Get to Know Your Council Candidates

  • EDUARDO ALVES DOS ANJOS

  • YASSINE CHAABI

  • MUSEB ABU-THURAIA

Students, meet your hopeful future politicos.

Of the four candidates running for five empty student Council seats in the current Concordia Student Union byelection, three are to represent the John Molson School of Business and one is an independent student.

The Link thought you should know a bit more about the potential future councillors, so allow us to introduce the three JMSB candidates.

Omar Abdullahi, the sole candidate for independent students, could not be reached for comment by press time.

EDUARDO ALVES DOS ANJOS

Dos Anjos is a Concordia business administration student who aspires to get more JMSB students involved in school politics.

“The number of students at JMSB who don’t care about student politics is stupefying,” said dos Anjos. “A few of them are interested but barely know how to get involved or where to go to voice their opinion.”
He hopes to act as a liaison between JMSB and the CSU and “bring new suggestions to the table to give more privileges and advantages to JMSB students in order to make their university experience more exciting and beneficial,” he said.

Past volunteer experience with humanitarian activities instilled a fire to help others in him and prepared him for a leadership role, he added.

When asked if he supported the new proposed bylaws, dos Anjos said that he supports the CSU’s position when it comes to fighting tuition hikes.

YASSINE CHAABI

Chaabi, an international student, said his priority is to enter into dialogue with students for them to air their grievances. He would like to pass the concerns of JMSB students along to the CSU Council.

“I’m not a shy person,” said Chaabi. “If something needs to be defended, then I will defend it loud and clear, to protect and reinforce the voice of students.”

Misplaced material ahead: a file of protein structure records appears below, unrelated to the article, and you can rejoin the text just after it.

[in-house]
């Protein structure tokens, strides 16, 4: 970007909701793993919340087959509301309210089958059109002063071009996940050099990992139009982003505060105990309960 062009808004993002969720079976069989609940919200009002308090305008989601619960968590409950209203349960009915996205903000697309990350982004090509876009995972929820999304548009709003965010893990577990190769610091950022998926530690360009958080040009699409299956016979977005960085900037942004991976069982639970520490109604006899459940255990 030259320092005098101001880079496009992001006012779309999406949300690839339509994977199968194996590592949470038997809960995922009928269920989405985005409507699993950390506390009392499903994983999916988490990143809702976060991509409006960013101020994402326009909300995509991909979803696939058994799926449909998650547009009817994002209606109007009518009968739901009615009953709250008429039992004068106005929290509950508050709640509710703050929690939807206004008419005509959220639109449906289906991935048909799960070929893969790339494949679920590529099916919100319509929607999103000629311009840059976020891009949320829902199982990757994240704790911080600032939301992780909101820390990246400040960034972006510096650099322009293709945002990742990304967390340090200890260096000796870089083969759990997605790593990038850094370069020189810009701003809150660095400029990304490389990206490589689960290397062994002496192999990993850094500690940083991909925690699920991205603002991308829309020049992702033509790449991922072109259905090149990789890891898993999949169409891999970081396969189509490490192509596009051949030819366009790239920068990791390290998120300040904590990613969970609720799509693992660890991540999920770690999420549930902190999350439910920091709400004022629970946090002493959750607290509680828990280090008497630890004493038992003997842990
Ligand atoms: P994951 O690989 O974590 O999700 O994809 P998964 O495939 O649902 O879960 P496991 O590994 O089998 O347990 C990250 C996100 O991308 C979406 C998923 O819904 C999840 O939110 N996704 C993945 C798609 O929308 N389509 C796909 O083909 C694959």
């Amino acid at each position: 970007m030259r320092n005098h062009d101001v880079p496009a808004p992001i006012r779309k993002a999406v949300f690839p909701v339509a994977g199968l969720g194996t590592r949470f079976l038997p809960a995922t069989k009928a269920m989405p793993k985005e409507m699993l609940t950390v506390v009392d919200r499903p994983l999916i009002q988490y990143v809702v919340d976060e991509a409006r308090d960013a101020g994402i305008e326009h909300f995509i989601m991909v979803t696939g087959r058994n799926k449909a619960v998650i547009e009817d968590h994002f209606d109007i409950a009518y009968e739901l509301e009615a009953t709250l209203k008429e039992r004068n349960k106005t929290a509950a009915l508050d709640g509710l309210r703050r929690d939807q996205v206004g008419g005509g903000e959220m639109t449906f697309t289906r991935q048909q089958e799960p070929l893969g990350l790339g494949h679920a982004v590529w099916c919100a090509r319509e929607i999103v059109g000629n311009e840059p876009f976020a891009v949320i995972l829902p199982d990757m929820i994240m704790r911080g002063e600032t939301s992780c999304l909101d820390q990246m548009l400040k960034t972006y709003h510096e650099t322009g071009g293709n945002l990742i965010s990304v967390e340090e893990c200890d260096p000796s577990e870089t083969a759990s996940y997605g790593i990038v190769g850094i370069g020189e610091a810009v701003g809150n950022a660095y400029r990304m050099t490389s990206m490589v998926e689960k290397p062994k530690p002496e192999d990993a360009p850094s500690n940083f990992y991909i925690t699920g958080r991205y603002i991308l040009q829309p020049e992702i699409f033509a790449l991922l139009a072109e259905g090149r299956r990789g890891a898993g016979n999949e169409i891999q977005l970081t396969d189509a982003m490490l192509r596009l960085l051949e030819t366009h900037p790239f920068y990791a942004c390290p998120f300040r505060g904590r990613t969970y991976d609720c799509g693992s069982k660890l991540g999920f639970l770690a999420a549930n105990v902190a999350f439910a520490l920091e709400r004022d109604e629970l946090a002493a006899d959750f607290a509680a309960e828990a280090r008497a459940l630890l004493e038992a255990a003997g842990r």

Paying about $10,000 per semester to study, Chaabi said he feels like things are only getting worse every year. “Where did the [tuition fee] hike come from?” said Chaabi, referring to the increase that will see students paying $1,625 more per year by 2017. “I’m against it.

“We students have already a lot of things to worry about, such as rent, the high price of books, food, etc. It’s scandalous.”

Chaabi added that he thinks a lot of things can be done with the CSU budget to improve the daily lives of students. “Why not try to find solutions for the books that cost too much?,” he said.

Chaabi also sits on the Appointments Committee and said he’s “pretty up to date with all the scandals [this semester].”

He declined to comment on the new bylaws currently on the referendum ballot, which include a decrease of $0.50 per credit for the Union Building Fund fee, among other things, saying, “I am not completely familiar with them.”

MUSEB ABU-THURAIA

Besides wanting “to give JMSB a voice” in the student union, Museb Abu-Thuraia said his number one priority is tackling the provincial tuition fee hikes.

“I want to see how I can work with the current executives and councillors to put pressure on the government to freeze tuition,” said Abu-Thuraia.

With regards to the CSU’s new bylaws on the referendum ballot, Abu-Thuraia said he agrees with the decrease of $0.50 per credit for the Union Building Fund fee.

He added that he would like to see the remaining $1.50 per credit stay under that name, seeing as the ballot question says it would be replaced as a Student Space, Accessible Education & Legal Contingency Fund.

Abu-Thuraia has been involved in the Muslim community, both at Vanier College and Concordia University, for the last six years. He has been the president of the Muslim Student Association at Concordia for two years, and ran with the Action slate during the last CSU election, but did not get the councillor seat.

“When I ran the first time, I didn’t know the game very well,” said the candidate. “I was surprised with all the dirty politics.”

Surprised by “a lot of shady things happening” during last semesters’ election, Abu-Thuraia was not part of the executive Action slate, and said he wasn’t sure if his team knew they were breaking the rules. He said he feels the situation has been dealt with accordingly.

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